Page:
Ena: Alright, feeling a bit more motivated today (thank goodness), so, as promised, I thought I’d share the story of how I came to realize that my life lacks passion. As previously noted, I recently finished my MA degree and concluded my 25 year scholastic career. The sudden and unprecedented free time that completing my education created in my life, coupled with the event that I am about to relay, made me abruptly and acutely aware of my passionless-ness.
To replace a class which no longer exists (thank you, Governator), in my final quarter I took an upper level undergraduate class, and it was while studying for the final exam that I had my traumatic epiphany. I was sitting outside prior to the final reviewing my notes – oh, alright, I was cramming – when a fellow student asked if he could join me. Normally, being the jaded skeptical a-hole that I am, I would have said no or just pretended not to hear him. But, this was different; this guy just happened to be the smartest student in the class, so I told him to take a seat…told you, a-hole.
Once we finished going over our notes, my smarty-pants partner thought that we should get our minds off of the exam and suggested that we chat. I hate chatting, especially with strangers – that’s right, I said a-hole – but I was sort of freaking out, so I thought I’d give his theory a try. I suppose it was your usual run-of-the-mill chitchat, though really I wouldn’t know, and I learned a lot about my new friend. He is 20 years old. He loves rhetorical theory. He plays piano and bass guitar and has a makeshift studio in his house where he mixes and records music with his friends. He is a black belt in Karate. He works with a homeless men’s shelter in South Central Los Angeles. But, what he’s really passionate about is teaching underprivileged and disabled children martial arts at his dojo. In short, he is amazing. I felt sick.
Naturally, my new friend asked, “So, what do you do?” Then it happened. After I said “work” and “go to school” it happened; I realized that the actual answer to his question was “nothing.” My stomach sank. My mind went blank, my head got hot, there was a ringing in my ears…I swear. I felt like I was having an out-of-body experience. That, my friends, is realization. I don’t “do” anything. It hit me like a ton of bricks. As I sat there dumbfounded he kept right at it – he should add “cause early onset mid-life crisis” to his long list of favorite activities, he is certainly good at it.
After listening to my pathetic attempt to answer his question he replied, “Yeah, but what do you like to do? What are you passionate about? ” I mean it, this guy was a killer. Uh…Play with my dog? Eat? Watch Top Chef? Eat? I like to walk; can I be passionate about walking? Finally I gave in, “Nothing,” I said, and that was that. We sat there for a moment chatting some more, but I wasn’t listening. I was freaking out again but not about the exam (his theory had worked, he is an evil genius); this time I was freaking out about my passionless life.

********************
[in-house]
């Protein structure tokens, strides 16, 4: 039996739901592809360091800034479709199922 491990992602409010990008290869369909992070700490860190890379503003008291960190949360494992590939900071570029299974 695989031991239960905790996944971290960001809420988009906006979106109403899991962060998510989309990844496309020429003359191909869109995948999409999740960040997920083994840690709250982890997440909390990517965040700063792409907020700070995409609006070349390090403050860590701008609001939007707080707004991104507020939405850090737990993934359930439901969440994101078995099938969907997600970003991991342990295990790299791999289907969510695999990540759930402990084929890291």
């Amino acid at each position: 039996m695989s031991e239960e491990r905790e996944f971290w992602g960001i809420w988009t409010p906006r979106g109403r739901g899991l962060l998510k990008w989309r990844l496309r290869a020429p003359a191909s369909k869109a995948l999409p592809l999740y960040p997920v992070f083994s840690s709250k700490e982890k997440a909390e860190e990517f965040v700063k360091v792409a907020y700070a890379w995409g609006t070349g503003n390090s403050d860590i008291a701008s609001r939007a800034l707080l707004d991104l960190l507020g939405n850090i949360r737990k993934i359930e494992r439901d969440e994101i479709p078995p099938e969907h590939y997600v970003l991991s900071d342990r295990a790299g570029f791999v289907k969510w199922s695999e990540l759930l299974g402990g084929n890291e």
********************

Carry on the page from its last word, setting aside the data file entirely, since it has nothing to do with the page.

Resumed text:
That conversation had a profound impact on me. I told everyone about it, my co-workers, my friends, my family. Profound. Since then I have spent a lot of time contemplating my life, trying to understand why I lead a passionless existence. Maybe being a full time student and full time worker for the past 10 years stopped me from experiencing new things and finding my passion. Or, maybe I never recovered from the knee injury that robbed me of my one-time passion, soccer. I have absolutely no idea how it is that I have reached age 30 without discovering my passion…or at least developing a hobby. And, to be honest, I am not really concerned with the reason for my passionless-ness. I am, however, concerned with changing my life and I am hell bent on becoming passionate about something…wait, can I be passionate about finding my passion? Hummm…
Bina - Day 43
Bina: This morning, when I got dressed, I think my head was still swimming with images from my repeat flu-viewings of Going the Distance this last weekend. Drew wore a lot of stripes and this I HEART RONSON cardigan from Goodwill fit the bill nicely. I wanted to be rough around the edges – a girl who knows where she’s walking in New York City, and even when she doesn’t know where she’s going, you wouldn’t really know the difference – because she has a sense of purpose. That’s the woman I wanted to dress as today. Also, I dig purple.
When you’re a little girl (or at least when I was), you have this idea of how your life is going to go. Most weeks, I wanted to be an actress, and I wanted the school bullies to be sorry they ever messed with the likes of me. I wanted to find someone who appreciated every weird, quirky, sensitive thing about me, and I would share my life with that person. I daydreamed about it incessantly. And I had absolutely no doubt that I would someday find that person. It would all work out.
Then, at some point many years later, it suddenly occurs to you, “Holy crap, what if it doesn’t work out?” Well, it may not work out the way you thought it would anyway. Okay, what now? To be continued…off to dance class!